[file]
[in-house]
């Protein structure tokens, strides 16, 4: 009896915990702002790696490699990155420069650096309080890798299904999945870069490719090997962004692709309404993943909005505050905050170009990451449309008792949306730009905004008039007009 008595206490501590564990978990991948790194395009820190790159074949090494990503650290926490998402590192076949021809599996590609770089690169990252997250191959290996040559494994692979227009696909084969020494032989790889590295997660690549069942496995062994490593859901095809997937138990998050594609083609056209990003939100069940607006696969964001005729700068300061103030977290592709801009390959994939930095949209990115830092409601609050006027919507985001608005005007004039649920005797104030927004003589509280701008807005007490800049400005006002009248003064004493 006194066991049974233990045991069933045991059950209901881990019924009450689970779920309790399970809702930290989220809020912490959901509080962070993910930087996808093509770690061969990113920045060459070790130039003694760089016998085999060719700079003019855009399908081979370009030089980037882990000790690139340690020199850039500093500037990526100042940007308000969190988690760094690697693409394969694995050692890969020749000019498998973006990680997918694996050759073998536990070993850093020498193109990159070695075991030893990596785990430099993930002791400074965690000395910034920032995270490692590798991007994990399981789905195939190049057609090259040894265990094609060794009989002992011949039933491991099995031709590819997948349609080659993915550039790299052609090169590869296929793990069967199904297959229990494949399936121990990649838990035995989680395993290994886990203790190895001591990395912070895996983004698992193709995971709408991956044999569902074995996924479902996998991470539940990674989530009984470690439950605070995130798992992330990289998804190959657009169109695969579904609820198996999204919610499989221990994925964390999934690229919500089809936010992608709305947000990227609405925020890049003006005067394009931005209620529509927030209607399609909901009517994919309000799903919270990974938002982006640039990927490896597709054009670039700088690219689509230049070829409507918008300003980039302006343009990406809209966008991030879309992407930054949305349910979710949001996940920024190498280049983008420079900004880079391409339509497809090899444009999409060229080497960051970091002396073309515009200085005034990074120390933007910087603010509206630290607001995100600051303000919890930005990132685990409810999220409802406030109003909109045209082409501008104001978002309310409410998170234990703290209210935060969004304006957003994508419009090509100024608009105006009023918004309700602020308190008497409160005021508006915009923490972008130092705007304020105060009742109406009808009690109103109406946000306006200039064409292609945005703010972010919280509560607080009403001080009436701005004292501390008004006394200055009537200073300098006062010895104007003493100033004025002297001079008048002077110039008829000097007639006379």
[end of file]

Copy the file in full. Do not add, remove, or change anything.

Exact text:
[in-house]
């Protein structure tokens, strides 16, 4: 009896915990702002790696490699990155420069650096309080890798299904999945870069490719090997962004692709309404993943909005505050905050170009990451449309008792949306730009905004008039007009 008595206490501590564990978990991948790194395009820190790159074949090494990503650290926490998402590192076949021809599996590609770089690169990252997250191959290996040559494994692979227009696909084969020494032989790889590295997660690549069942496995062994490593859901095809997937138990998050594609083609056209990003939100069940607006696969964001005729700068300061103030977290592709801009390959994939930095949209990115830092409601609050006027919507985001608005005007004039649920005797104030927004003589509280701008807005007490800049400005006002009248003064004493 006194066991049974233990045991069933045991059950209901881990019924009450689970779920309790399970809702930290989220809020912490959901509080962070993910930087996808093509770690061969990113920045060459070790130039003694760089016998085999060719700079003019855009399908081979370009030089980037882990000790690139340690020199850039500093500037990526100042940007308000969190988690760094690697693409394969694995050692890969020749000019498998973006990680997918694996050759073998536990070993850093020498193109990159070695075991030893990596785990430099993930002791400074965690000395910034920032995270490692590798991007994990399981789905195939190049057609090259040894265990094609060794009989002992011949039933491991099995031709590819997948349609080659993915550039790299052609090169590869296929793990069967199904297959229990494949399936121990990649838990035995989680395993290994886990203790190895001591990395912070895996983004698992193709995971709408991956044999569902074995996924479902996998991470539940990674989530009984470690439950605070995130798992992330990289998804190959657009169109695969579904609820198996999204919610499989221990994925964390999934690229919500089809936010992608709305947000990227609405925020890049003006005067394009931005209620529509927030209607399609909901009517994919309000799903919270990974938002982006640039990927490896597709054009670039700088690219689509230049070829409507918008300003980039302006343009990406809209966008991030879309992407930054949305349910979710949001996940920024190498280049983008420079900004880079391409339509497809090899444009999409060229080497960051970091002396073309515009200085005034990074120390933007910087603010509206630290607001995100600051303000919890930005990132685990409810999220409802406030109003909109045209082409501008104001978002309310409410998170234990703290209210935060969004304006957003994508419009090509100024608009105006009023918004309700602020308190008497409160005021508006915009923490972008130092705007304020105060009742109406009808009690109103109406946000306006200039064409292609945005703010972010919280509560607080009403001080009436701005004292501390008004006394200055009537200073300098006062010895104007003493100033004025002297001079008048002077110039008829000097007639006379």